(e) the Credit Derivative contract must not contain any clause, the fulfilment of which is outside the direct control of the Authorised Firm, that:
        (i) would allow the provider of credit protection to cancel the credit protection cover unilaterally;
        (ii) would increase the effective cost of the credit protection cover as a result of deteriorating credit quality of the underlying Exposure;
        (iii) could prevent the provider of credit protection from being obliged to pay out in a timely manner in the event that the underlying obligor fails to make any payment due; or
        (iv) could allow the maturity of the credit protection agreed ex-ante to be reduced ex-post by the provider of credit protection;
        (f) the credit events specified by the contracting parties must at a minimum cover:
        (i) failure to pay the amounts due under terms of the underlying Exposure that are in effect at the time of such failure (with a grace period, if any, that is closely in line with the grace period in the underlying Exposure);
        (ii) bankruptcy, insolvency or inability of the underlying obligor to pay its debts, or its failure or admission in writing of its inability generally to pay its debts as they become due, and analogous events; and
        (iii) restructuring of the underlying Exposure involving forgiveness or postponement of principal, interest or fees that results in a credit loss event (i.e. charge-off, specific provision or other similar debit to the profit and loss account);
        (g) the Credit Derivative must not terminate prior to the maturity of the underlying Exposure or expiration of any grace period required for a default on the underlying Exposure to occur as a result of a failure to pay;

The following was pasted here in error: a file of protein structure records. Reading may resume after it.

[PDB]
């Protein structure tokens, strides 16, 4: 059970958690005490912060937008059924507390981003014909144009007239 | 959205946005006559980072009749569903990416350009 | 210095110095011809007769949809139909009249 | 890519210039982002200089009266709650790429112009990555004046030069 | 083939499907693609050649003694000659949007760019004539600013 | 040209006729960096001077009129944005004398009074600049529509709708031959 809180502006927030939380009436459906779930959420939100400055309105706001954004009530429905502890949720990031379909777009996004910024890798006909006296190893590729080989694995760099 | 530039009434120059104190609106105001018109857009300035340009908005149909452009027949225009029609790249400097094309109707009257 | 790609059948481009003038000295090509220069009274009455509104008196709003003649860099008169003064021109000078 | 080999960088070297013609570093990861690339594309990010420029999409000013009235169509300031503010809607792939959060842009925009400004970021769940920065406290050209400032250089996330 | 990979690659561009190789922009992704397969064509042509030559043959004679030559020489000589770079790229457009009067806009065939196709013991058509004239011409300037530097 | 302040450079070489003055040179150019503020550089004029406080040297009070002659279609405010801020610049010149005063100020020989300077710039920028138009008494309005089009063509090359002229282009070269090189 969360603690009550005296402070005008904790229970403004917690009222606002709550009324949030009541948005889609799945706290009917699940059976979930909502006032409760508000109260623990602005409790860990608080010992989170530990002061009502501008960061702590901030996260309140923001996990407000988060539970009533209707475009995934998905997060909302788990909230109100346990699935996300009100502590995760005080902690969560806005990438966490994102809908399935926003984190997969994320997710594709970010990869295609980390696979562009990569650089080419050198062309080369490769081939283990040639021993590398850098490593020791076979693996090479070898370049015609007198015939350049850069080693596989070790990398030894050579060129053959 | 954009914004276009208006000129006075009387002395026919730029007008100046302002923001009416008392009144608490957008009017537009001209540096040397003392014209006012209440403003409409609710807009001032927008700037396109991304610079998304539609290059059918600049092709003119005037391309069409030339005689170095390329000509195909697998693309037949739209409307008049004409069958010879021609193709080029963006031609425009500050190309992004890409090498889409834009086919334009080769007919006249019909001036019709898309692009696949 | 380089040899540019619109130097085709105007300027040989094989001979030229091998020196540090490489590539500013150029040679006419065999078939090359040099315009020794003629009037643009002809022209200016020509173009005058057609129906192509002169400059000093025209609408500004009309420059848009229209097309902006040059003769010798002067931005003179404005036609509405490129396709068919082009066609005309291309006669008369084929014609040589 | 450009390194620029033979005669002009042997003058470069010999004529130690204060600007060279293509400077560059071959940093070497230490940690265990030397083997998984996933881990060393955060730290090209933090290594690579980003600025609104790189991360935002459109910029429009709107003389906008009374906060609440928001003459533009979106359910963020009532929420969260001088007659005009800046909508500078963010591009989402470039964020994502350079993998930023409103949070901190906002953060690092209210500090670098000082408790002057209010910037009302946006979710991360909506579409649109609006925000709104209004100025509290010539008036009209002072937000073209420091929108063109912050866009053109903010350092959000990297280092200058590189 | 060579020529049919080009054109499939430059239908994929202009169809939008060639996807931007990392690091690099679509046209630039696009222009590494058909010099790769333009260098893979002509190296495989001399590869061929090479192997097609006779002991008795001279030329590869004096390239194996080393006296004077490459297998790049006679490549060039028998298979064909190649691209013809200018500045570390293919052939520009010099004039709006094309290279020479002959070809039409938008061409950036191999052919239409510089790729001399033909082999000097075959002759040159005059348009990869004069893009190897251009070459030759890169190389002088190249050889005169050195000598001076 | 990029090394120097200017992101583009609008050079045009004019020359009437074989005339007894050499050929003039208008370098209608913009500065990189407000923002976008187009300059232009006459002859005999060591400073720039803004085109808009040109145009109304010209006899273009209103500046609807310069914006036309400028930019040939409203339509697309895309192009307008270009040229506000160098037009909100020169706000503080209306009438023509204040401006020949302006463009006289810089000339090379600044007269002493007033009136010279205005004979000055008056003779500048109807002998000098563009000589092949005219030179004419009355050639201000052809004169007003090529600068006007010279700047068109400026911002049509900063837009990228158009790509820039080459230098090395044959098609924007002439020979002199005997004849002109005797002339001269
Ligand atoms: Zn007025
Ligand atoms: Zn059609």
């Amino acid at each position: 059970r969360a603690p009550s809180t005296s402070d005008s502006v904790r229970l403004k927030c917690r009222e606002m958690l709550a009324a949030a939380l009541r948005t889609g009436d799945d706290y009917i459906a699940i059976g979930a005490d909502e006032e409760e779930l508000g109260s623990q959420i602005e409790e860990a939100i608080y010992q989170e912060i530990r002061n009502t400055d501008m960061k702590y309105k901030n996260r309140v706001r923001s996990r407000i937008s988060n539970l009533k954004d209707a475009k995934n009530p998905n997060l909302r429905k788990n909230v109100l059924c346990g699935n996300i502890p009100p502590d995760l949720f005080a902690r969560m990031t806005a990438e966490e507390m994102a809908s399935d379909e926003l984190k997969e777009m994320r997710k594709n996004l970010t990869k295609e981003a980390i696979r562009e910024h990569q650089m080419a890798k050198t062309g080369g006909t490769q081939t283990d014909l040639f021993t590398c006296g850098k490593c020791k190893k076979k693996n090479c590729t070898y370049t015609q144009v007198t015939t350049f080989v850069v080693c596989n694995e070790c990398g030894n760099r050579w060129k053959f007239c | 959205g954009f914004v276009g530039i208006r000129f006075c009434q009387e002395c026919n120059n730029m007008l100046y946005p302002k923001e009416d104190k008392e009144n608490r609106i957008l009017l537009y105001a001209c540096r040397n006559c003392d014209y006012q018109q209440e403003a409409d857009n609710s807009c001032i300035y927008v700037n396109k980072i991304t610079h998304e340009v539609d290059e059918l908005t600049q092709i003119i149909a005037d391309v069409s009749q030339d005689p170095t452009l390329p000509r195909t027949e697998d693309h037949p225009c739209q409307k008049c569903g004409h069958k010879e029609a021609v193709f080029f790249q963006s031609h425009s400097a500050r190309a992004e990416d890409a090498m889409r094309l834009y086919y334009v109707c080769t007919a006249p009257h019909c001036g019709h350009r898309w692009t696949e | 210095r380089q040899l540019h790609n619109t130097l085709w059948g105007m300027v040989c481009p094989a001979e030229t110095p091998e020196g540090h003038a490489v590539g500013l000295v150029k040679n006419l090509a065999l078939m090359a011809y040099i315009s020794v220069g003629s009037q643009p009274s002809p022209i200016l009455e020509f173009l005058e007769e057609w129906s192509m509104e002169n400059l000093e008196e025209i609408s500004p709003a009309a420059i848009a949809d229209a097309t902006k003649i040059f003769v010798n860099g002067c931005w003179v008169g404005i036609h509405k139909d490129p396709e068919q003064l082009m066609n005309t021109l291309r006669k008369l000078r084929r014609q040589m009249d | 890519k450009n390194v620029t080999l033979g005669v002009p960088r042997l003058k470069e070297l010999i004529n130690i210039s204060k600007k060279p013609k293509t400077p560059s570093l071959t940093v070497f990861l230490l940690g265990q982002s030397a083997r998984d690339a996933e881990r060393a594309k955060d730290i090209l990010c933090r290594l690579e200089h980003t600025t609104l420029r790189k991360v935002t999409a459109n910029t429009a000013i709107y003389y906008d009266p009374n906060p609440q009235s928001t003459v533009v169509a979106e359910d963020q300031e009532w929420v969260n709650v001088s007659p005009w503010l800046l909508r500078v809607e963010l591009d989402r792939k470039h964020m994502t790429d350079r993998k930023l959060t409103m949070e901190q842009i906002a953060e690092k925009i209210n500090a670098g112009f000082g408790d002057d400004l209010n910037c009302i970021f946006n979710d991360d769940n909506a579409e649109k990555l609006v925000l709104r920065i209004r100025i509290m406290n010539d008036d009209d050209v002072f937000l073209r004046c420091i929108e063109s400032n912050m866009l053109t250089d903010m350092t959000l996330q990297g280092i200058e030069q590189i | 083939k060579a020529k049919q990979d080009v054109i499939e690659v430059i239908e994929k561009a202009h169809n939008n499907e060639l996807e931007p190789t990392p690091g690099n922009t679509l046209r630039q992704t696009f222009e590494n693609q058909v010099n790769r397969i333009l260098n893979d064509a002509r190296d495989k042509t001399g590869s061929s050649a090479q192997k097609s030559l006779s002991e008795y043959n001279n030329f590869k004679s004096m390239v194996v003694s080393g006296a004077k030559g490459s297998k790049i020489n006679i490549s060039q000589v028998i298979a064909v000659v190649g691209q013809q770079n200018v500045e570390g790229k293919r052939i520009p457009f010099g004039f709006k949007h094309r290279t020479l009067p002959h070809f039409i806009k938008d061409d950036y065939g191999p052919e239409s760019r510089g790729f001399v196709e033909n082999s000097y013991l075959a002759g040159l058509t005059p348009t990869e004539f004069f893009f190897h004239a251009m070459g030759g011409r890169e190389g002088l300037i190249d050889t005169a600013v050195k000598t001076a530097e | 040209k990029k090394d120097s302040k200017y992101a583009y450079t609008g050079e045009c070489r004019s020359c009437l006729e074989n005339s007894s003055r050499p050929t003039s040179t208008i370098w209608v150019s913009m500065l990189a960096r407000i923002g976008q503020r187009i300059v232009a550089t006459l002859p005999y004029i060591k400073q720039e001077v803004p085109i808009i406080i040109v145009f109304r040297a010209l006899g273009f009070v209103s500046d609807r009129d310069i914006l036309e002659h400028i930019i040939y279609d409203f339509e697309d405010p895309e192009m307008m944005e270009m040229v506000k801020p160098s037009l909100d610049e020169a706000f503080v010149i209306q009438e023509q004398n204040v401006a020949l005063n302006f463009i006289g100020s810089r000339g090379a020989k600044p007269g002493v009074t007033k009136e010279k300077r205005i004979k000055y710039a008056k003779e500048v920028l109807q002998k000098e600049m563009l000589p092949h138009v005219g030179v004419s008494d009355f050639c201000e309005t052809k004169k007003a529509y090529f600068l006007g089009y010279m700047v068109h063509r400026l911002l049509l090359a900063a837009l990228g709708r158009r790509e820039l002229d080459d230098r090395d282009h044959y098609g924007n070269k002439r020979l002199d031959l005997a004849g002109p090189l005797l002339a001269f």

(h) a robust valuation process to estimate loss reliably must be in place in order to estimate loss reliably for any Credit Derivative that allows for cash settlement. There must be a clearly specified period for obtaining post-credit event valuations of the underlying obligation;
        (i) where the right or ability of the Authorised Firm to transfer the underlying Exposure to the credit protection provider is required for settlement, the terms of the underlying Exposure must provide that any required consent to such transfer may not be unreasonably withheld;
        (j) the identity of the parties responsible for determining whether a credit event has occurred must be clearly defined. This determination must not be the sole responsibility of the credit protection provider. The Authorised Firm must have the right or ability to inform the credit protection provider of the occurrence of a credit event; and